Theatre Reviews

Fabulation; or the Re-Education of Undine

By Lynn Nottage1434485058555

Directed by Aaron Mitchell Reese

Produced by Pulse Theatre Company, Chicago

Playing at Signal Theatre

Life’s Grotesque Absurdities on Wry Display

Chicagoans recently had a chance to see how Lynn Nottage’s body of work has evolved over the years when Eclipse Theatre dedicated their last season to the Pulitzer Prize-winning playwright. If you missed it or are in the mood for more, the newly formed Pulse Theatre Company is presenting a fourth Nottage play, Fabulation; or, the Re-Education of Undine. Written in 2004, Fabulation has a more exaggerated, darkly humorous tone than Ruined or Mud, River, Stone. In the hands of Pulse’s artistic director Aaron Reese, it is an energetic story, with a sentimental heart underneath a predictable message, but a biting, satirical edge.

Undine Barnes Calles (AnJi White) is a publicist, what she calls “a bourgie negro,” who is used to her events being covered in Vanity Fair, and effortlessly mingles with her fellow Ivy League grads and rappers who have hit it big. It takes five words from her for us to see her massive self-importance and sense of superiority, as she berates someone on the phone for not getting an important celebrity to attend a fallopian-tube blockage awareness event (which also demonstrates Nottage’s sense of humor in this play). Undine, however, soon receives far worse news. Her Argentine husband Hervé (Jose T. Nateras) has divorced her unexpectedly, and disappeared with all her money. He had co-signed on everything, and within weeks, Undine is ruined, a social pariah, and moving back into public housing with her family, whom she led the world to believe had died in a fire.

AnJi White, photos by Aaron Mitchell Reece
AnJi White, photos by Aaron Mitchell Reece

Undine’s situation gets worse from there. She finds out that she is pregnant, and that her grandmother is addicted to heroin. After her grandmother asks her to make a purchase on her behalf, Undine is arrested, and subjected to the bureaucratic tyranny of the legal system, social services, and drug “treatment” programs. AnJi White played a similar character to Undine in Mud, River, Stone, and is an expert on how to be sharp, unapologetically self-motivated, and fiery in stressful situations. It’s hard not to admire Undine, especially during her direct address monologs, in which she is perceptive and takes witty swipes at the obnoxious people surrounding her. White’s performance not only makes Undine’s rise and clinging to power completely believable, but she’s just vulnerable enough for us to understand why love is Undine’s weak point which led to her downfall. What’s not believable is the central conceit of the script: that the humiliations and injustices of poverty would somehow come as a surprise to somebody who grew up in the projects. The play is called “re-education,” but Undine must have forgotten the entire first eighteen years of her life, and never been reminded of them until she was thirty-seven.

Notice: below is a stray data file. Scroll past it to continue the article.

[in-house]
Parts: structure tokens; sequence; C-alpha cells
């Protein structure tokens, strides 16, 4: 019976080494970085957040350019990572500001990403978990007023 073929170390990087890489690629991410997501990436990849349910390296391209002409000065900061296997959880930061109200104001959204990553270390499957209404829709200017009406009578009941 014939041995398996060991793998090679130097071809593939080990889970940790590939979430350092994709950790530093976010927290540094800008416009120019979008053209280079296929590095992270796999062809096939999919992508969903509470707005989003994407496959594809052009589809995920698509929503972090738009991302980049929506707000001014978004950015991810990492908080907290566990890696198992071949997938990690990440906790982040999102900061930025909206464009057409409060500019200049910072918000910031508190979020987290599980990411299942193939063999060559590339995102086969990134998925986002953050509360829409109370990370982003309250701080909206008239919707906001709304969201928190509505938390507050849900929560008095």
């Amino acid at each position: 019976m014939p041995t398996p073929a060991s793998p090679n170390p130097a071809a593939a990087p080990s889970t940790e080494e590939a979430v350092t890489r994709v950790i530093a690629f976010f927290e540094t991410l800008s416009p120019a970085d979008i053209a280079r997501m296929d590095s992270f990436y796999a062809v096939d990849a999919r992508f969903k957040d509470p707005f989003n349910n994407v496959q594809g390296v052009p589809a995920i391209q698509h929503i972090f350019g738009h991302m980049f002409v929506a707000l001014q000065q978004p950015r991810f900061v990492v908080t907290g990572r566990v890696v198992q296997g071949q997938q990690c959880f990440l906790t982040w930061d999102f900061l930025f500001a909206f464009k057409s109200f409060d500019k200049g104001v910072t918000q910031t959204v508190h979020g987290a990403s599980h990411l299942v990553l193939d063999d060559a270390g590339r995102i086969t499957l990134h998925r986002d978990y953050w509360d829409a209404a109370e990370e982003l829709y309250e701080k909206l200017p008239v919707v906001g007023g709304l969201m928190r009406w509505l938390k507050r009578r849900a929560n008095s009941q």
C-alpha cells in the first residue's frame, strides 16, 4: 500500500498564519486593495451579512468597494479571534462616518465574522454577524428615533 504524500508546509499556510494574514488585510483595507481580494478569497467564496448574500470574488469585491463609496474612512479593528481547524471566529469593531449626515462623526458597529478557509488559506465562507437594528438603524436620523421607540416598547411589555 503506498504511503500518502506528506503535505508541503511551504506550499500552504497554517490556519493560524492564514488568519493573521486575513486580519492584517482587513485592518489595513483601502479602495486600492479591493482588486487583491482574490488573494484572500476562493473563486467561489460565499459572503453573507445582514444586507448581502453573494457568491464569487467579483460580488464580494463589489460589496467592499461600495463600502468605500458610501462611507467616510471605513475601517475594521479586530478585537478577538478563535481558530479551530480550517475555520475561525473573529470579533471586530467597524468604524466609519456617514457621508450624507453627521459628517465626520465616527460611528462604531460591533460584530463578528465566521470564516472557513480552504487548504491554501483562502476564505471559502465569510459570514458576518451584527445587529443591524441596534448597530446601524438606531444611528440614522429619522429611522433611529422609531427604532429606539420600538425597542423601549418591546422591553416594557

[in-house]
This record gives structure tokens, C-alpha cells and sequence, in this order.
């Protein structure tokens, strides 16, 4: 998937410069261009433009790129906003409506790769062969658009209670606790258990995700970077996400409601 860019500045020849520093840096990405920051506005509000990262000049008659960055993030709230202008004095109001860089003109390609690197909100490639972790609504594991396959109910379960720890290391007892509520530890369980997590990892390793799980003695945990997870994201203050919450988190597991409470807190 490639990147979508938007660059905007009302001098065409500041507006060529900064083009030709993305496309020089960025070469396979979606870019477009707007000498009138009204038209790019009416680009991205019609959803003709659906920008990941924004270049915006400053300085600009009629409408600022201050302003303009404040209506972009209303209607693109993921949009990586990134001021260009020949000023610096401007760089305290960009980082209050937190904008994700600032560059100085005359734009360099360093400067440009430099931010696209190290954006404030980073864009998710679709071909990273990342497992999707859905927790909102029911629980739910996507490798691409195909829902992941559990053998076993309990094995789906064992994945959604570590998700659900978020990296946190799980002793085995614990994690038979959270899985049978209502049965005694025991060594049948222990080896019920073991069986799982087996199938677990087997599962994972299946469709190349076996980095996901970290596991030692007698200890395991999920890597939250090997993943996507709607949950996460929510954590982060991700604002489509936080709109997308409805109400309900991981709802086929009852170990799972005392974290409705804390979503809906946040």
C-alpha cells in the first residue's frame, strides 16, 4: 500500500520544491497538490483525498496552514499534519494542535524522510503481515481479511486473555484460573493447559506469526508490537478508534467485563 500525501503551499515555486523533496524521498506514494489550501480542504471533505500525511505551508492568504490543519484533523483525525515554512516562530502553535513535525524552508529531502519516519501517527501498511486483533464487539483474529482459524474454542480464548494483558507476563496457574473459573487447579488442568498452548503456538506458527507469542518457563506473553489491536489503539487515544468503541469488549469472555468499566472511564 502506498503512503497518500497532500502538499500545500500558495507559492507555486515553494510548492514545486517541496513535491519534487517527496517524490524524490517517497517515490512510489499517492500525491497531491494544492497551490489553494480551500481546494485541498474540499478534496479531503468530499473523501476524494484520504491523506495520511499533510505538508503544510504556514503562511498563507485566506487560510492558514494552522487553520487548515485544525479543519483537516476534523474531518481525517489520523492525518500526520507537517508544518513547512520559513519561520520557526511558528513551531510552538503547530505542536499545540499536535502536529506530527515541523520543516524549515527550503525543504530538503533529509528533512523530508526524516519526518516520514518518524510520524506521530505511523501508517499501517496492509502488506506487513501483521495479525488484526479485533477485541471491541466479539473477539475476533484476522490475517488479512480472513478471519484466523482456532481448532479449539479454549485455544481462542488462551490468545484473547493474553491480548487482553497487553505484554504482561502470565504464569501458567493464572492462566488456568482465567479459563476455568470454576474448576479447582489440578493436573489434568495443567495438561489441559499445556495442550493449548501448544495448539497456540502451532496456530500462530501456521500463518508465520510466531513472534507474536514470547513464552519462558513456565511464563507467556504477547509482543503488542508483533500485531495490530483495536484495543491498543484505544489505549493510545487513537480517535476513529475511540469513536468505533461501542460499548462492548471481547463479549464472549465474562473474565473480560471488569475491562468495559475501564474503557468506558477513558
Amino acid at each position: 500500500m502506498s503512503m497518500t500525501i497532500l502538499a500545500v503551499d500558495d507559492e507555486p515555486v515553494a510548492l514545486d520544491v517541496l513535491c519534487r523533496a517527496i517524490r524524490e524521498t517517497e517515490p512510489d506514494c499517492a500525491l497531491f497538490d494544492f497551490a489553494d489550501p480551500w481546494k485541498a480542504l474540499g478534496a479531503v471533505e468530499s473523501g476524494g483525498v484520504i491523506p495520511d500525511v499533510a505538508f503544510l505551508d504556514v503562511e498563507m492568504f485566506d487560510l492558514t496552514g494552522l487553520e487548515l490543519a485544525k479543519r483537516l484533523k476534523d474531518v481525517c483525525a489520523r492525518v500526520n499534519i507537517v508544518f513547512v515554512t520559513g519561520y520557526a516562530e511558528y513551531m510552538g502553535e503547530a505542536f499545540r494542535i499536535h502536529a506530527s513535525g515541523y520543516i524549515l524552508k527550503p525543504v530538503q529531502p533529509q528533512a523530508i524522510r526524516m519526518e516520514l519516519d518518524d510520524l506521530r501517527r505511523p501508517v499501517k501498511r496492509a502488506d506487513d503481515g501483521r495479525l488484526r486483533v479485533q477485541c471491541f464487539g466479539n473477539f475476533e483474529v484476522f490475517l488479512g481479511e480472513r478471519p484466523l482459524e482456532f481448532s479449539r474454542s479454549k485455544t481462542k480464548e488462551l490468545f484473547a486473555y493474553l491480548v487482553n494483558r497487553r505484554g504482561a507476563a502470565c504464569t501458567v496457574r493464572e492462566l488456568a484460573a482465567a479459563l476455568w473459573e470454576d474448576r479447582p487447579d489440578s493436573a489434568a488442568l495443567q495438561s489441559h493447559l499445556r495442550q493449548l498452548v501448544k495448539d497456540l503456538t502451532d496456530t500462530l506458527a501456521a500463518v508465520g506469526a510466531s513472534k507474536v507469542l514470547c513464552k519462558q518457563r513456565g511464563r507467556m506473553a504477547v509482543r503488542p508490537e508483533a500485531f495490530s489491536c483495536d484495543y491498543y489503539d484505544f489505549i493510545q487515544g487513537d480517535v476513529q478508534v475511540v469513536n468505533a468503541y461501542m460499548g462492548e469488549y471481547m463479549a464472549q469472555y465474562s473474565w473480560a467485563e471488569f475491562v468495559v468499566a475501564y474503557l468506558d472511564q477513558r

AnJi White and Jose T. Nateras III.
AnJi White and Jose T. Nateras III.

There are ten other actors, most of whom play multiple roles. Other than a love interest who shows up in the second act, these supporting characters are all played pretty broadly, although some are bigger caricatures than others. For example, Ian Deanes plays Undine’s brother Flow, an intellectual security guard whose pipe dream is that he will someday complete an epic poem on the black experience in America using Brer Rabbit as a metaphor, while Barry Irving plays both a reasonable, sensitive second love interest for Undine as well as an FBI agent who cartoonishly darts from hiding space to hiding space while wearing a terrible wig. These characters are fun once you realize what Nottage is going for, but there’s a little bit of mood whiplash when it’s unclear which ones are jokes and which ones are meant to be poignant.

Aaron Reese’s direction paces Undine’s arc well, and with a few goofy exceptions in the script like the above-mentioned FBI agent, generally keeps the humor muted, allowing it to speak for itself. The actors are mostly left to improvise their own business during crowd scenes, which help establish a sense of the world, though they occasionally go a little far. Jos N. Banks’s costume designs are another big aid in character development; one thing you can say for Undine is that she always looks good. Fabulation is overall a fun show about numerous dark topics, and since it seems to be only Pulse’s second production, it’s a pleasure to see such a new company coming along so well.


Jacob Davis
[email protected]

Reviewed July 31, 2015

For more information, see Fabulation’s page on Theatre in Chicago.

Playing at Signal Theatre, 1802 W Berenice Ave, Chicago. Tickets are $10-25; to order. Playing Fridays at Saturdays at 7:30 pm, Sundays at 3:30 pm through August 16, and August 10 at 8:00 pm. Running time is one hour and forty minutes with one intermission.